Gvaot, Masada 2010 (advance tasting): As always, a Bordeaux-blend mostly based on Cabernet Sauvignon and Merlot as well as some Petit Verdot (the exact percentages are currently unknown to me but I will update as soon as I'll get these) aged for 22 moths in french oak barrels. Dark, almost impenetrable garnet with light purple hue at the rim, the nose starts off a little bit hot but then quickly enough makes way for ripe blackberries, a hint of violet, vanilla and backer's chocolate. Full-bodied and dense with well-extracted black and red fruit as well as balanced oak; on first attack ripe bramble, black currants and plums, followed on the mid-palate by raspberries and some earthiness with more dark fruit shining thru with a hint of black pepper, bittersweet chocolate and vanilla with searing yet gently mouth-coating tannins on a seemingly endless finish. Beautiful, complex and satisfying, this is quite a promising wine which I look forward to enjoy again in a few years.

Once again a clear winner by winemaker Dr. Shivi Drori. :D


Best,

GG


You can always use a hand-blender. Now that's brutal but apparently it does the trick.
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David Raccah

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Re: TN: Gvaot Masada 2010 (advance tasting)

by David Raccah » Wed Oct 24, 2012 7:54 pm

Besides being brutal - it is so uncouth! A far simpler and equally aggressive approach is to remove some of the wine from the bottle and then shake it vigorously and you will get what you want. Of course, at this point Daniel Rogov is rolling in his grave. His most aggressive approach was to take two glasses and pour wine back and forth quickly between them to isolate the mad damage this does to a bottle of wine - and only aerate the single glass.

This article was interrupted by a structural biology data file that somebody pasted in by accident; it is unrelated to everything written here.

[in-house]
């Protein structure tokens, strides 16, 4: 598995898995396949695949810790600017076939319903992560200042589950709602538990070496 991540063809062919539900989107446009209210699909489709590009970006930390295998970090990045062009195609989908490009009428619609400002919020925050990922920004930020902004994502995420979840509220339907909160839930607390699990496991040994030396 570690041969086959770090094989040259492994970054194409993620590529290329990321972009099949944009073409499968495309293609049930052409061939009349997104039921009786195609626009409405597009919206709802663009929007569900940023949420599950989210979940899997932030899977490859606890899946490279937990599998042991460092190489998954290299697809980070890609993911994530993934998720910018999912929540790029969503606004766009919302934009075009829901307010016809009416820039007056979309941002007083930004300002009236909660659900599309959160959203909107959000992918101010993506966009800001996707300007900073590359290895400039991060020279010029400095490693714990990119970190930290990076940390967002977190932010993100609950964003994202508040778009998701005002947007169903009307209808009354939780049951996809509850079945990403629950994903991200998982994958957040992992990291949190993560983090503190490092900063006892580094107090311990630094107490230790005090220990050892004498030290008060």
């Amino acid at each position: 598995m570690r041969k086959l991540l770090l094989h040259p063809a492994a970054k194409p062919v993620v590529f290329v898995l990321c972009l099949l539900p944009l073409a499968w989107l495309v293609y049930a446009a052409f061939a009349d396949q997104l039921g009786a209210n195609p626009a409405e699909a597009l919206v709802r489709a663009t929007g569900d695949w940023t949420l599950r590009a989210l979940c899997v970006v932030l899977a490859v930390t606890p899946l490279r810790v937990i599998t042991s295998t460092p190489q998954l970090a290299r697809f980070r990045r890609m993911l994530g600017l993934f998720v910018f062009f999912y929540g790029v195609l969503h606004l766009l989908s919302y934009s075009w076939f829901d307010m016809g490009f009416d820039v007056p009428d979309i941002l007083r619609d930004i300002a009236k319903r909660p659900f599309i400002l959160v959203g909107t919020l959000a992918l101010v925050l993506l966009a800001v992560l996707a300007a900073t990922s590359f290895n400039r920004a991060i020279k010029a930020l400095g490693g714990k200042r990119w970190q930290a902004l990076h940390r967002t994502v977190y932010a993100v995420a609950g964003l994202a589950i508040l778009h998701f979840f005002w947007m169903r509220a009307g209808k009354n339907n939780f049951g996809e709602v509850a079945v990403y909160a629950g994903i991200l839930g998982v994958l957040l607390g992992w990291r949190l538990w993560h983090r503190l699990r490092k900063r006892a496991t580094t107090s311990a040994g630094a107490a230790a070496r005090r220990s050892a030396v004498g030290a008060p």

David
Checkout http://www.kosherwinemusings.com for my blogs on the world of kosher wines and follow me on Twitter http://twitter.com/kosherwinemuse.
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Gabriel Geller

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Re: TN: Gvaot Masada 2010 (advance tasting)

by Gabriel Geller » Wed Oct 24, 2012 8:38 pm

David Raccah wrote:Besides being brutal - it is so uncouth! A far simpler and equally aggressive approach is to remove some of the wine from the bottle and then shake it vigorously and you will get what you want. Of course, at this point Daniel Rogov is rolling in his grave. His most aggressive approach was to take two glasses and pour wine back and forth quickly between them to isolate the mad damage this does to a bottle of wine - and only aerate the single glass

Actually, and with all due respect to Rogov zl, Elie seems to be closer to what's often done in the industry on a global scale. A very good friend of mine in Switzerland works for one of the most exclusive wine trading company dealing and exporting only collector premium wines from all over the world the likes (to give you an idea) of Petrus, Mouton, Lafite, Romanée, Angelus, Haut Brion, La Tache, Gevrey Chambertin, Ornellaia, Yquem, Bodegas Vega Sicilia, Cirsion, Screaming Eagle etc. you know, the cheap stuff :wink: ... so he gets to visit the Chateaux, Domaines and Estates quite often to barrel and advance taste. I was shocked when he told me that they were routinely using blenders together with the winemakers/cellar masters to quickly decant the wine as there's no way they could wait hours if not even days by simply using a carafe. While I'm far from being in such a position, I would never use a blender to decant a wine as it just sounds way too gross and disrespectful. Now while playing with glasses is quite fine and can be even somewhat classy in a way, it's by far not as efficient as my method.

GG